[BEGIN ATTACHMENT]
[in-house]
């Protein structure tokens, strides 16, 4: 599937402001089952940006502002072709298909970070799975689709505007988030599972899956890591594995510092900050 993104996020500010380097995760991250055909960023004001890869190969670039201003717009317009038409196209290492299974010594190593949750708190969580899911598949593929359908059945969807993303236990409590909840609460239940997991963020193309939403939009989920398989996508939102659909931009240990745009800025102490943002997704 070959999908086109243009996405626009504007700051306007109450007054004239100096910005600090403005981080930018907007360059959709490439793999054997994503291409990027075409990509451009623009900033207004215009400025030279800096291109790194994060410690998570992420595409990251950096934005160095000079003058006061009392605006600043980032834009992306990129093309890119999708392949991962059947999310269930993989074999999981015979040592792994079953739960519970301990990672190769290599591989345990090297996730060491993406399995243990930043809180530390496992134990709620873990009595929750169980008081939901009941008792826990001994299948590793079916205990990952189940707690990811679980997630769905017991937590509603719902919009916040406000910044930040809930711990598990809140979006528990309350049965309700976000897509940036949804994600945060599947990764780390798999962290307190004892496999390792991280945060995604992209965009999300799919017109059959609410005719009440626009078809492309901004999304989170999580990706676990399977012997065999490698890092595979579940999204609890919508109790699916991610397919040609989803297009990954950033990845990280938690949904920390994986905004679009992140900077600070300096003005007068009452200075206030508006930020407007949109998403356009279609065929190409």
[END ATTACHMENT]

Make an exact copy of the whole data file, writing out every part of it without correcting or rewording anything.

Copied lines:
[in-house]
């Protein structure tokens, strides 16, 4: 599937402001089952940006502002072709298909970070799975689709505007988030599972899956890591594995510092900050 993104996020500010380097995760991250055909960023004001890869190969670039201003717009317009038409196209290492299974010594190593949750708190969580899911598949593929359908059945969807993303236990409590909840609460239940997991963020193309939403939009989920398989996508939102659909931009240990745009800025102490943002997704 070959999908086109243009996405626009504007700051306007109450007054004239100096910005600090403005981080930018907007360059959709490439793999054997994503291409990027075409990509451009623009900033207004215009400025030279800096291109790194994060410690998570992420595409990251950096934005160095000079003058006061009392605006600043980032834009992306990129093309890119999708392949991962059947999310269930993989074999999981015979040592792994079953739960519970301990990672190769290599591989345990090297996730060491993406399995243990930043809180530390496992134990709620873990009595929750169980008081939901009941008792826990001994299948590793079916205990990952189940707690990811679980997630769905017991937590509603719902919009916040406000910044930040809930711990598990809140979006528990309350049965309700976000897509940036949804994600945060599947990764780390798999962290307190004892496999390792991280945060995604992209965009999300799919017109059959609410005719009440626009078809492309901004999304989170999580990706676990399977012997065999490698890092595979579940999204609890919508109790699916991610397919040609989803297009990954950033990845990280938690949904920390994986905004679009992140900077600070300096003005007068009452200075206030508006930020407007949109998403356009279609065929190409």